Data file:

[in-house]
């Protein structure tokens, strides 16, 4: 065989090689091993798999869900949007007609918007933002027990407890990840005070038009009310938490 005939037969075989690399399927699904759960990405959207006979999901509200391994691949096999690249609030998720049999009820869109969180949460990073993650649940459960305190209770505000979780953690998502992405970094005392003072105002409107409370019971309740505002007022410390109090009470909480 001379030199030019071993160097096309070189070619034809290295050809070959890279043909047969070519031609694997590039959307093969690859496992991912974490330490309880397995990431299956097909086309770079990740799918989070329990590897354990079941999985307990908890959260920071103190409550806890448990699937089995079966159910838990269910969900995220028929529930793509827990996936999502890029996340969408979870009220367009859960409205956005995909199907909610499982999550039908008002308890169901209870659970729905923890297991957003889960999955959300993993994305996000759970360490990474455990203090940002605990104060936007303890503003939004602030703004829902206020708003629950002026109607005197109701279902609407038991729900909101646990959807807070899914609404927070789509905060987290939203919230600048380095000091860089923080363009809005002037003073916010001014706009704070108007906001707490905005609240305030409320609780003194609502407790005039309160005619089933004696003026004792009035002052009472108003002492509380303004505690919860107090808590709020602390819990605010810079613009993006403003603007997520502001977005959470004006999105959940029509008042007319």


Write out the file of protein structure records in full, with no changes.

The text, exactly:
[in-house]
């Protein structure tokens, strides 16, 4: 065989090689091993798999869900949007007609918007933002027990407890990840005070038009009310938490 005939037969075989690399399927699904759960990405959207006979999901509200391994691949096999690249609030998720049999009820869109969180949460990073993650649940459960305190209770505000979780953690998502992405970094005392003072105002409107409370019971309740505002007022410390109090009470909480 001379030199030019071993160097096309070189070619034809290295050809070959890279043909047969070519031609694997590039959307093969690859496992991912974490330490309880397995990431299956097909086309770079990740799918989070329990590897354990079941999985307990908890959260920071103190409550806890448990699937089995079966159910838990269910969900995220028929529930793509827990996936999502890029996340969408979870009220367009859960409205956005995909199907909610499982999550039908008002308890169901209870659970729905923890297991957003889960999955959300993993994305996000759970360490990474455990203090940002605990104060936007303890503003939004602030703004829902206020708003629950002026109607005197109701279902609407038991729900909101646990959807807070899914609404927070789509905060987290939203919230600048380095000091860089923080363009809005002037003073916010001014706009704070108007906001707490905005609240305030409320609780003194609502407790005039309160005619089933004696003026004792009035002052009472108003002492509380303004505690919860107090808590709020602390819990605010810079613009993006403003603007997520502001977005959470004006999105959940029509008042007319």